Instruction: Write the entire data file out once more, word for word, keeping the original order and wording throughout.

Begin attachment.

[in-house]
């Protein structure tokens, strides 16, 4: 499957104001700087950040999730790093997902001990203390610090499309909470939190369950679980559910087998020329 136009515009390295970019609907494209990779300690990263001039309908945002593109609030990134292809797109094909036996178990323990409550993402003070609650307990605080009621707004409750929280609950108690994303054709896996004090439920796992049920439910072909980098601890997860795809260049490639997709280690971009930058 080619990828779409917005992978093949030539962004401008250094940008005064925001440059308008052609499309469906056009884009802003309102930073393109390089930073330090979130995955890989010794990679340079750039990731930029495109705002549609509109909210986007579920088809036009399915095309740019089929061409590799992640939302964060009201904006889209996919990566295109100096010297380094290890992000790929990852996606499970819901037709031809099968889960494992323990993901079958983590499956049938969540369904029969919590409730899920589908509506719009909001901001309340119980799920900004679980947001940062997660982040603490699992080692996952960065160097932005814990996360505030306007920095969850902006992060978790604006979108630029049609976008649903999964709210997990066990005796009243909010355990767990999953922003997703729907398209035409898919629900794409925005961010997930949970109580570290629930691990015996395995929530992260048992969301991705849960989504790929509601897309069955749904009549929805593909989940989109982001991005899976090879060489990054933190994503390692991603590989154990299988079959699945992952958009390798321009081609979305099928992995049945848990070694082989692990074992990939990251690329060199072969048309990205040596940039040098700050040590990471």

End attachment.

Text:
[in-house]
């Protein structure tokens, strides 16, 4: 499957104001700087950040999730790093997902001990203390610090499309909470939190369950679980559910087998020329 136009515009390295970019609907494209990779300690990263001039309908945002593109609030990134292809797109094909036996178990323990409550993402003070609650307990605080009621707004409750929280609950108690994303054709896996004090439920796992049920439910072909980098601890997860795809260049490639997709280690971009930058 080619990828779409917005992978093949030539962004401008250094940008005064925001440059308008052609499309469906056009884009802003309102930073393109390089930073330090979130995955890989010794990679340079750039990731930029495109705002549609509109909210986007579920088809036009399915095309740019089929061409590799992640939302964060009201904006889209996919990566295109100096010297380094290890992000790929990852996606499970819901037709031809099968889960494992323990993901079958983590499956049938969540369904029969919590409730899920589908509506719009909001901001309340119980799920900004679980947001940062997660982040603490699992080692996952960065160097932005814990996360505030306007920095969850902006992060978790604006979108630029049609976008649903999964709210997990066990005796009243909010355990767990999953922003997703729907398209035409898919629900794409925005961010997930949970109580570290629930691990015996395995929530992260048992969301991705849960989504790929509601897309069955749904009549929805593909989940989109982001991005899976090879060489990054933190994503390692991603590989154990299988079959699945992952958009390798321009081609979305099928992995049945848990070694082989692990074992990939990251690329060199072969048309990205040596940039040098700050040590990471």